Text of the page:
Views Read Edit View history. Such, indeed, is the repugnance between popular governments and force — or, to be more specific — military power — that the almost necessary consequence of a resort to force, by such governments, in order to maintain their authority, is, not only a change of their form, but gvoernment change into the most opposite — that of absolute monarchy.
Online Library of Liberty
The documents which follow the Disquisition and Discourse proceed in chronological order. Having now explained the reasons why it is so difficult to form and preserve popular constitutional government, so long jonh the distinction between the two majorities is overlooked, and the opinion prevails that a written constitution, with suitable restrictions and a proper division of its powers, is sufficient to counteract the tendency of the numerical majority to the abuse of its power disquistion I shall next proceed to explain, more fully, why the concurrent disquisigion is an indispensable element in forming constitutional governments; and why the numerical majority, of itself, must, in all cases, make governments absolute.
But to go further, and make equality of condition essential to liberty, would be to destroy both liberty and progress. For, to extend liberty beyond the limits assigned, would be to weaken the government and to render it incompetent to fulfil its primary end — the protection of society against dangers, internal and external.
The system, if continued, must end, not only in subjecting the industry and property of the weaker section to the control of the stronger, but in proscription and political disfranchisement. Two Treatises of Government: But to preserve society, it is necessary diquisition guard the community against injustice, violence, and anarchy within, and against attacks from without.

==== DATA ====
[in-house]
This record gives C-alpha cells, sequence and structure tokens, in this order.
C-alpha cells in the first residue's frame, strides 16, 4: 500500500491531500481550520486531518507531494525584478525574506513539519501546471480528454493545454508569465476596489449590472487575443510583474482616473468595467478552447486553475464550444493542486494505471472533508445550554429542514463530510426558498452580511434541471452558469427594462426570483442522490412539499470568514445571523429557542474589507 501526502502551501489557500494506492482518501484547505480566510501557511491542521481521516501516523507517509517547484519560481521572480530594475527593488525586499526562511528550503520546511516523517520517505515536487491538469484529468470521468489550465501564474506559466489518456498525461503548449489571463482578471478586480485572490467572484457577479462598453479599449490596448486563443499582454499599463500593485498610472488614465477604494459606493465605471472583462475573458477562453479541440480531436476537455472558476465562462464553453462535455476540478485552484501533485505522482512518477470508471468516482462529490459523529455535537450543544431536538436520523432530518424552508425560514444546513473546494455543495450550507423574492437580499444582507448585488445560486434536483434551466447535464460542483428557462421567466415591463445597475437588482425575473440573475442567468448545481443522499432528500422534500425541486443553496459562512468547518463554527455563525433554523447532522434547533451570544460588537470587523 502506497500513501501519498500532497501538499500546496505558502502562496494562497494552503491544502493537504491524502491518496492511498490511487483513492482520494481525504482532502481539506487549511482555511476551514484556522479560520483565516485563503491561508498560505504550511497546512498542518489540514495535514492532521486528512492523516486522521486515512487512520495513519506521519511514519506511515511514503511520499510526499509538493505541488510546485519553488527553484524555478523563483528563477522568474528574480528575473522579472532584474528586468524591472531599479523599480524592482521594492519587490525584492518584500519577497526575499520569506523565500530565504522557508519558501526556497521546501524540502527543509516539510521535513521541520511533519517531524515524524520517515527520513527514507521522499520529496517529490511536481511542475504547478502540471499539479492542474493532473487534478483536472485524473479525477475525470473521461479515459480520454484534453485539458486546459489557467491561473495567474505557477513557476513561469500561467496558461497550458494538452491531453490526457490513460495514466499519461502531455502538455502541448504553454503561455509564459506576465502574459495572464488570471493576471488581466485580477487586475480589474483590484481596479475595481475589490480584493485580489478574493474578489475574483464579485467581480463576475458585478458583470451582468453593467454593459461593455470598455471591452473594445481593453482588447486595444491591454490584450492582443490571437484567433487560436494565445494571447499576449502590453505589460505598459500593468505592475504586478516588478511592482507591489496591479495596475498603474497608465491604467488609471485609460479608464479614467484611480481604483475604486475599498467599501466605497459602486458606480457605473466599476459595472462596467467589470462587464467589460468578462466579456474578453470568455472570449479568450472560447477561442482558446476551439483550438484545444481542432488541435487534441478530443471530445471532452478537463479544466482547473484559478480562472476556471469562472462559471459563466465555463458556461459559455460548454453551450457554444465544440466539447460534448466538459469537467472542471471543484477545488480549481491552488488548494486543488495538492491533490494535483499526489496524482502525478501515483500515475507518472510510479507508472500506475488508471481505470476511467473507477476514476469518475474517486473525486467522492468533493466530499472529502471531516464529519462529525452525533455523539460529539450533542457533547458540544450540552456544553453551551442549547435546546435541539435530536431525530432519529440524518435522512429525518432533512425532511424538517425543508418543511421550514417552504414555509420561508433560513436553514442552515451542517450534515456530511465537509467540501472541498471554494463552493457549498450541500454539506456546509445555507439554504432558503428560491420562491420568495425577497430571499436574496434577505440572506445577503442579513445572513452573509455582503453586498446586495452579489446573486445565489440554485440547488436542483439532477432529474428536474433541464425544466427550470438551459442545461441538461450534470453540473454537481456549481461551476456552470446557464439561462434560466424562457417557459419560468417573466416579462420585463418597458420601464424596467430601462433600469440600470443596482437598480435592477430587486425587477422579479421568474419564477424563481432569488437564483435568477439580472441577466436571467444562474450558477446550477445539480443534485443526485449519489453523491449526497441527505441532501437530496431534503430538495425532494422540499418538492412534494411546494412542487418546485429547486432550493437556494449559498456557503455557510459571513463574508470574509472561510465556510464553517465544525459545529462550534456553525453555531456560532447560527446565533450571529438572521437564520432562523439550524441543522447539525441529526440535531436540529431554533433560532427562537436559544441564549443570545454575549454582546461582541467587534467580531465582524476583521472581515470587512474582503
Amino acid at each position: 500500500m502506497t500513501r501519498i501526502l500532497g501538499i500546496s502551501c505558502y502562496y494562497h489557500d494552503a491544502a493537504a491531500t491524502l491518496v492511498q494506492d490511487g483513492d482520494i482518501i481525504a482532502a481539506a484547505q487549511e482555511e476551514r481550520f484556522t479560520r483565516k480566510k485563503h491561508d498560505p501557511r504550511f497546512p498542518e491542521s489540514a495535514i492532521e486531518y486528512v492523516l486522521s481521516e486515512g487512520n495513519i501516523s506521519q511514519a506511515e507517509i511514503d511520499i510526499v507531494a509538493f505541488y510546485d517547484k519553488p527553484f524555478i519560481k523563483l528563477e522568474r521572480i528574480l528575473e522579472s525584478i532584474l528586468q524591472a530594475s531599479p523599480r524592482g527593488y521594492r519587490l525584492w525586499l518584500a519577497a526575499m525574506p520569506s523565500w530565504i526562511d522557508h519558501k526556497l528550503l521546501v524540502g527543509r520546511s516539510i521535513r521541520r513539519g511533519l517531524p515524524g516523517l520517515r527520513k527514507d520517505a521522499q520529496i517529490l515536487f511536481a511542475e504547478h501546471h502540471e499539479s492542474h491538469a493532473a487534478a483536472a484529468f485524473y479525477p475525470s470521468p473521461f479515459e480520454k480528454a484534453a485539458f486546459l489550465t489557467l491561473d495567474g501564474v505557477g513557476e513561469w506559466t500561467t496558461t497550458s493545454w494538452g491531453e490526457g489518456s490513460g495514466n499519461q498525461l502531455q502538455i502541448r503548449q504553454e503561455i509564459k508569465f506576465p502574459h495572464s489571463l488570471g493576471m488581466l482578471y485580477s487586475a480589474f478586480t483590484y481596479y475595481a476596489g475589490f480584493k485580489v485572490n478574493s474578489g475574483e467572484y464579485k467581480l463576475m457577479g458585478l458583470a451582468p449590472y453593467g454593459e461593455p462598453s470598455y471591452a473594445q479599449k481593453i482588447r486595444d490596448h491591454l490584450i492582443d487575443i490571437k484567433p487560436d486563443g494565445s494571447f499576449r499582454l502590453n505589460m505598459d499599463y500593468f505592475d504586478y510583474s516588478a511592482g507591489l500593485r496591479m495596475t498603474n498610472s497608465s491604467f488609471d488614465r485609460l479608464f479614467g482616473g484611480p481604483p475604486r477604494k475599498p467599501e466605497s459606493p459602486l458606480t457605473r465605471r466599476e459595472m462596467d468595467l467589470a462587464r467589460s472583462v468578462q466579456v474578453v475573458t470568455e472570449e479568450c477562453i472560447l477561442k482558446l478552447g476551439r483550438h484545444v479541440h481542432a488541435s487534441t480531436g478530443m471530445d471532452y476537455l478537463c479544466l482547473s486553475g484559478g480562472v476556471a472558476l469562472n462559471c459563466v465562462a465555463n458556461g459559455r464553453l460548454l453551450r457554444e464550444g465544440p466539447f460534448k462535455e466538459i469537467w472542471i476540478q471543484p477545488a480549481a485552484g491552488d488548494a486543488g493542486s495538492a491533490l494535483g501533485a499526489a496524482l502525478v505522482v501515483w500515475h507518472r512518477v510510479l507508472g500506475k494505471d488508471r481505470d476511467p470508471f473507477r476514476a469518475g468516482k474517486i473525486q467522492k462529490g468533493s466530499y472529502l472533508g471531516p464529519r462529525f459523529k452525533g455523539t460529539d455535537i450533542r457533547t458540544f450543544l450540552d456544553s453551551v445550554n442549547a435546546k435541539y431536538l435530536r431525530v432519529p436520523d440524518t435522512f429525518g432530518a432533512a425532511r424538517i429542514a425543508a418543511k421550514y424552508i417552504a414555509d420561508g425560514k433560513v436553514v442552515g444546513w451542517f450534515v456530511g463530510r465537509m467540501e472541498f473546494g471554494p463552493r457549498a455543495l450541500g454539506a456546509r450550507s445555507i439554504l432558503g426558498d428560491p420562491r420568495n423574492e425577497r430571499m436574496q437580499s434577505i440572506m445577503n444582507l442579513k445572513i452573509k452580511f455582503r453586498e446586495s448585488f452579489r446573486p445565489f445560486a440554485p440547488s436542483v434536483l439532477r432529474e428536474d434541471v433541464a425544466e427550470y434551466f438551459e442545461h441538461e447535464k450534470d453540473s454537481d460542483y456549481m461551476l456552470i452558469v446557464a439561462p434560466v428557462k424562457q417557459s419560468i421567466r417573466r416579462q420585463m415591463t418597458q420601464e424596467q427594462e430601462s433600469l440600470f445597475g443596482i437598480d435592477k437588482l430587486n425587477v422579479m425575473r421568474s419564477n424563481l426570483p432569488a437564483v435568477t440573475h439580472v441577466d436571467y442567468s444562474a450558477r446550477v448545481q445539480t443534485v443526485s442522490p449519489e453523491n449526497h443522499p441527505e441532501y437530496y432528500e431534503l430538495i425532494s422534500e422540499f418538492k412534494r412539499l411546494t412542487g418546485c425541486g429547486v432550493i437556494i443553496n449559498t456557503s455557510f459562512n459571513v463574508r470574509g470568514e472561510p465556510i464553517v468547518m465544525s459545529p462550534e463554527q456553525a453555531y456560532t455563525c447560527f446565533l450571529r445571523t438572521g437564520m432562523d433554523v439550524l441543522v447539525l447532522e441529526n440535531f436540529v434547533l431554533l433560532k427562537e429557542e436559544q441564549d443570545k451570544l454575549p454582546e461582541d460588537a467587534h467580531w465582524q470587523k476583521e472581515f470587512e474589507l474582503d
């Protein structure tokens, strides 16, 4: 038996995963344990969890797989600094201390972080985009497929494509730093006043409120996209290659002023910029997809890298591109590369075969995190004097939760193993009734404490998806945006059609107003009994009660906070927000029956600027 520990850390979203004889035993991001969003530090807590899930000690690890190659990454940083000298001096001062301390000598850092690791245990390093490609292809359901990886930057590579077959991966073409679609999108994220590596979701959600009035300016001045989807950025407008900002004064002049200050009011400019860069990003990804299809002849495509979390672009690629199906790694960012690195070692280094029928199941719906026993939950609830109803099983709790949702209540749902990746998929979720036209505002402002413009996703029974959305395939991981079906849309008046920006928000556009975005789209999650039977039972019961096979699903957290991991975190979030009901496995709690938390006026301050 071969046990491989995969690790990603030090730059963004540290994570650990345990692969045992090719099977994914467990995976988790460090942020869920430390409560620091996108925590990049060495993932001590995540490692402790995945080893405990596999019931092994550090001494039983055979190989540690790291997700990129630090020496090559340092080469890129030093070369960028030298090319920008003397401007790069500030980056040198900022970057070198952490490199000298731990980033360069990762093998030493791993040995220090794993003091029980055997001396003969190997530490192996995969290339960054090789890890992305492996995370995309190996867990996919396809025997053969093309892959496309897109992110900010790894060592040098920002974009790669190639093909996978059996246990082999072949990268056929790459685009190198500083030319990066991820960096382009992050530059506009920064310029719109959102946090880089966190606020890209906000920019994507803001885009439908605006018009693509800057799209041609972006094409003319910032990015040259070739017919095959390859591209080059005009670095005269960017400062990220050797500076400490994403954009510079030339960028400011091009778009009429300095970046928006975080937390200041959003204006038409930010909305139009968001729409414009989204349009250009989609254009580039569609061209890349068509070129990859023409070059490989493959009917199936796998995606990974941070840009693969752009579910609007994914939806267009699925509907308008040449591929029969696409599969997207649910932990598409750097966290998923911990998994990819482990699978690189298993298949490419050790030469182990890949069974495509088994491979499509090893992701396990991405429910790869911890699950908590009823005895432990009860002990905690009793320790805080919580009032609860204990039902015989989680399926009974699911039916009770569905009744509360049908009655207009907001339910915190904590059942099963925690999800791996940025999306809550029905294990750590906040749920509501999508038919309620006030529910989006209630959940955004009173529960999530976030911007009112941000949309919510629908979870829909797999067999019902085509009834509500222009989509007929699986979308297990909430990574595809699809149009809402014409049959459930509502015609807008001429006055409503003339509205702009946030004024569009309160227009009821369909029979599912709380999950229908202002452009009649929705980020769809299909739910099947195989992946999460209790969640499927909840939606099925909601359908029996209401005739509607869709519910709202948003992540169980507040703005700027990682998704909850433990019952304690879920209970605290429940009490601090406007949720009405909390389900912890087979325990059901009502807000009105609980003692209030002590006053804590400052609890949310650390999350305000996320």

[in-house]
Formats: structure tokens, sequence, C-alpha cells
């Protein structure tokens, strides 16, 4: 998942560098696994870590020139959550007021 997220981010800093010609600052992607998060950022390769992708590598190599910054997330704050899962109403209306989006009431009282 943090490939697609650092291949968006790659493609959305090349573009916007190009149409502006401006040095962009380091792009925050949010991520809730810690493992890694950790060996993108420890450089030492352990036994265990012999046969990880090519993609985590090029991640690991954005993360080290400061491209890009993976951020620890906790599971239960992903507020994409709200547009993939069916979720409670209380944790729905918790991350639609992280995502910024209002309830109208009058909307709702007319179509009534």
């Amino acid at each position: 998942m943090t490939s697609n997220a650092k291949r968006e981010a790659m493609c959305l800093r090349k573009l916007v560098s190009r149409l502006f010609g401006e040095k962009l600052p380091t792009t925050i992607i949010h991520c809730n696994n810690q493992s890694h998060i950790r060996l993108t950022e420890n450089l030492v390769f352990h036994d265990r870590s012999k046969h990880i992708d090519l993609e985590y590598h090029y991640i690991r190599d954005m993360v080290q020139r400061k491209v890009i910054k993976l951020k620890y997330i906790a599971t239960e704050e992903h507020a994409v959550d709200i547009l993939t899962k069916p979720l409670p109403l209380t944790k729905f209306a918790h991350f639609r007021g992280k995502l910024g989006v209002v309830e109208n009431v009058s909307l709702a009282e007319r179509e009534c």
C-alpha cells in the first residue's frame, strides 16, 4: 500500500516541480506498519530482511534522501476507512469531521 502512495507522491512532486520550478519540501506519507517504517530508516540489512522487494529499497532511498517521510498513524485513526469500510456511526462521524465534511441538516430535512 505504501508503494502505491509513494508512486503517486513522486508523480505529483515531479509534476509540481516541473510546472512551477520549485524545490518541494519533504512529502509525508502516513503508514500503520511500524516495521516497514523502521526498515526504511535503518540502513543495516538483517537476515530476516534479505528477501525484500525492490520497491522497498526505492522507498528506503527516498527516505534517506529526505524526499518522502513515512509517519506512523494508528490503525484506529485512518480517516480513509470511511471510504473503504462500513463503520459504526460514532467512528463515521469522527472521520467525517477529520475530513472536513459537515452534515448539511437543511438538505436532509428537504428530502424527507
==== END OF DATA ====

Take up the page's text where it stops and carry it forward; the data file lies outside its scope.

The assertion is true in reference to all constitutional governments, be their hohn what they may. He was too weak to deliver it himself. Disquiistion issue became an important practical and symbolic matter when an exceptionally high tariff was proposed in Congress early in Although aware of the limited capability of reasoned discourse to resolve the tensions and centrifugal forces of nineteenth century America, Calhoun turned increasingly in the last few years of his life to questions of philosophy.
From disquisitikn state of things, such governments usually, in time, settle down on some fixed rules of action, which the sovereign is compelled to respect, and by which increased protection and security are acquired by all. This radical error, the consequence of confounding the two, and of cxlhoun the numerical as the only majority, has contributed more than any other cause, to prevent the formation of popular constitutional governments—and to destroy them even when they have been formed.